The first thing us soft westerners ask when visiting a foreign country is “Can I drink the water?” In Poland the answer is far from simple, naturally. In fact Polish tap water is perfectly safe, but the social consequences of drinking it can be serious. I’ve been drinking the stuff for years and it’s never done me any physical harm (I will, of course, be dead from some obscure form of water poisoning within a week of writing this) but I’m regarded as some kind of madman by my Polish acquaintances. For reasons that I’ve never been able to clearly discern Poles regard their tap water as a kind of slightly diluted strychnine cordial. They’re quite convinced that it tastes foul, has the life-preserving qualities of 40 cigarettes a day, and is almost certainly laced with some kind of vaguely evil “chemistry.” Tastes like water to me.
The practical upshot of the Polish nation’s fear of their public water supply is a vast homegrown bottled water industry. Even the smallest local shop stocks at least three dozen varieties of bottled Polish water; the internationally famous brands don’t stand a chance when you can buy water straight from the manure polluted soil of a hundred different Polish spa towns. Many of these are, admittedly, very nice indeed, but you have to wonder about the ecological cost of constantly pumping the ground dry of its water reserves, not to mention transporting it around the country in trucks. I’d be willing to bet the stuff costs more than petrol. The first thing Coca Cola did when it got a foothold in the Polish market was to buy up hundreds of small water bottling plants, the stuff comes right out of the ground and you don’t even have to add sugar.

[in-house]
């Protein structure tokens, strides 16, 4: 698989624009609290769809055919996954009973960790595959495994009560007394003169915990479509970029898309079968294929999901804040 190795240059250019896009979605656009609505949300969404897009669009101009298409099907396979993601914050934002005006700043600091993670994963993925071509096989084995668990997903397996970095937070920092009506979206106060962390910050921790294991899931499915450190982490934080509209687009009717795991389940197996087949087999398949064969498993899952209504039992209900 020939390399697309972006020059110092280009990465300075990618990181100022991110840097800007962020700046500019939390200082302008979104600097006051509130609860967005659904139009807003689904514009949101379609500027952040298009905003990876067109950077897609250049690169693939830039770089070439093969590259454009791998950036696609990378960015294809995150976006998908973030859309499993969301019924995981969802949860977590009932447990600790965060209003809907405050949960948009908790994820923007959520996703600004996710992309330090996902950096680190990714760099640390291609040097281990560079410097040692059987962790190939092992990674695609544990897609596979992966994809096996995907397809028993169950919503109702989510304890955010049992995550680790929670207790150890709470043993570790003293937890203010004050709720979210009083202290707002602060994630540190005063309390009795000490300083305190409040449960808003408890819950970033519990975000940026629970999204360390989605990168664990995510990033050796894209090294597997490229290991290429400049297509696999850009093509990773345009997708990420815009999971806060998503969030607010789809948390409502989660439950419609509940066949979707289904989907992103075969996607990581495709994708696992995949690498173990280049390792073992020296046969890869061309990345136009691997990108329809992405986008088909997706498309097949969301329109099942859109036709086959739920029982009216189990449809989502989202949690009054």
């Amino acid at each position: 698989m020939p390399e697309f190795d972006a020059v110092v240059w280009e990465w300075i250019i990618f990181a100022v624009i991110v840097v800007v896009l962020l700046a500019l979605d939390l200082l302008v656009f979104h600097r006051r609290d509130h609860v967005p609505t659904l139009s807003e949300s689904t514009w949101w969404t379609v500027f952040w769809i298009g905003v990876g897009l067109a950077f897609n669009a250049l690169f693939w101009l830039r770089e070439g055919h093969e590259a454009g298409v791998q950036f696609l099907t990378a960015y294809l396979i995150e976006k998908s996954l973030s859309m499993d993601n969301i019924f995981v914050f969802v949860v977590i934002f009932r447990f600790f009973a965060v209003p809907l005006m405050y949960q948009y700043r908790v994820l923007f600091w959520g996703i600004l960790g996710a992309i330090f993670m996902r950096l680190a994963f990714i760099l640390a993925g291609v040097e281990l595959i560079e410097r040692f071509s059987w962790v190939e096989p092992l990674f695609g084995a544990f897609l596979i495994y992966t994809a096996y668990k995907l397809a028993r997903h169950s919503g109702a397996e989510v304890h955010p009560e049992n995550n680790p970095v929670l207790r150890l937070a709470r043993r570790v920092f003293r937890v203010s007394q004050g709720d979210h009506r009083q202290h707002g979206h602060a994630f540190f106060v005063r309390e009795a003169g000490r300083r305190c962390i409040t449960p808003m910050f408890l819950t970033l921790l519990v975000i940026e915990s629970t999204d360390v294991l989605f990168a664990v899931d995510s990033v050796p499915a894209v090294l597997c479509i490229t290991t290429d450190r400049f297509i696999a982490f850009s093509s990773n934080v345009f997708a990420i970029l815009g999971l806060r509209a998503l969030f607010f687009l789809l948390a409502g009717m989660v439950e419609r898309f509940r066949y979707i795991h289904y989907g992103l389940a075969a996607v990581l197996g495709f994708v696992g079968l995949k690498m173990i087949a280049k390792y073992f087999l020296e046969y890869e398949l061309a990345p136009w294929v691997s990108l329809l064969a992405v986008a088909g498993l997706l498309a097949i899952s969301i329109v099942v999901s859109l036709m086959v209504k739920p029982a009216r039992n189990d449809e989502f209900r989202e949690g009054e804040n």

Muszynianka: very tasty stuff, got lots of magnesium in it apparently; is that a good thing? If somebody told me there was magnesium in my water pipes I think I’d be worried.
Mentioning no names, but I know families in villages that persist in getting their water from wells rather than connect to the public main, despite the fact that it’s dark brown and only flows one day in three during the summer months. On the news tonight I heard a story about a series of small towns in the extreme south of Poland where they are considering building a pipeline to bring water across the border from the Czech republic. The local Polish public water supply representative was tearing his hair out and jumping up and down in sheer desperation at the idiocy of the whole idea, but he can’t win – Grandma Basia, pictured in her kitchen filling her kettle, says the Polish stuff tastes weird and it’s not natural; you can’t argue with logic like that.